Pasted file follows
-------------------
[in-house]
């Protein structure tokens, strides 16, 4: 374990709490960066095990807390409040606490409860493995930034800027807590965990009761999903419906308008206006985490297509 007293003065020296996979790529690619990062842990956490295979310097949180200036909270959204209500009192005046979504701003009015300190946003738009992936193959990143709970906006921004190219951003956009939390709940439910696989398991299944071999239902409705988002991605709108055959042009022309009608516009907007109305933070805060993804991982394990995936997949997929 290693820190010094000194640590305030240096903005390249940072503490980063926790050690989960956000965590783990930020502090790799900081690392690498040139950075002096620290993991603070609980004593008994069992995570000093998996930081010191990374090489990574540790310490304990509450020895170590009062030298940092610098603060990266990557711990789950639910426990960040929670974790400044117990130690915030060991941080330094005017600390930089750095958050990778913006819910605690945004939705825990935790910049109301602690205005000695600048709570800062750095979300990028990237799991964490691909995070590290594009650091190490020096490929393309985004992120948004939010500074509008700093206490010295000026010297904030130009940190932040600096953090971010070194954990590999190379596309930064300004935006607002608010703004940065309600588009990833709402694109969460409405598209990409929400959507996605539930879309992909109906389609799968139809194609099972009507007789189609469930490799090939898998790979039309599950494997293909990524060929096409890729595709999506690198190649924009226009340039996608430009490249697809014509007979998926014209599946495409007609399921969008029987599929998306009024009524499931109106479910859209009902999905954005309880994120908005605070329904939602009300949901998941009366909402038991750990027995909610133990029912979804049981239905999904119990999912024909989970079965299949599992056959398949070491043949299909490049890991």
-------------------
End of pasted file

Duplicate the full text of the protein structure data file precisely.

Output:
[in-house]
């Protein structure tokens, strides 16, 4: 374990709490960066095990807390409040606490409860493995930034800027807590965990009761999903419906308008206006985490297509 007293003065020296996979790529690619990062842990956490295979310097949180200036909270959204209500009192005046979504701003009015300190946003738009992936193959990143709970906006921004190219951003956009939390709940439910696989398991299944071999239902409705988002991605709108055959042009022309009608516009907007109305933070805060993804991982394990995936997949997929 290693820190010094000194640590305030240096903005390249940072503490980063926790050690989960956000965590783990930020502090790799900081690392690498040139950075002096620290993991603070609980004593008994069992995570000093998996930081010191990374090489990574540790310490304990509450020895170590009062030298940092610098603060990266990557711990789950639910426990960040929670974790400044117990130690915030060991941080330094005017600390930089750095958050990778913006819910605690945004939705825990935790910049109301602690205005000695600048709570800062750095979300990028990237799991964490691909995070590290594009650091190490020096490929393309985004992120948004939010500074509008700093206490010295000026010297904030130009940190932040600096953090971010070194954990590999190379596309930064300004935006607002608010703004940065309600588009990833709402694109969460409405598209990409929400959507996605539930879309992909109906389609799968139809194609099972009507007789189609469930490799090939898998790979039309599950494997293909990524060929096409890729595709999506690198190649924009226009340039996608430009490249697809014509007979998926014209599946495409007609399921969008029987599929998306009024009524499931109106479910859209009902999905954005309880994120908005605070329904939602009300949901998941009366909402038991750990027995909610133990029912979804049981239905999904119990999912024909989970079965299949599992056959398949070491043949299909490049890991």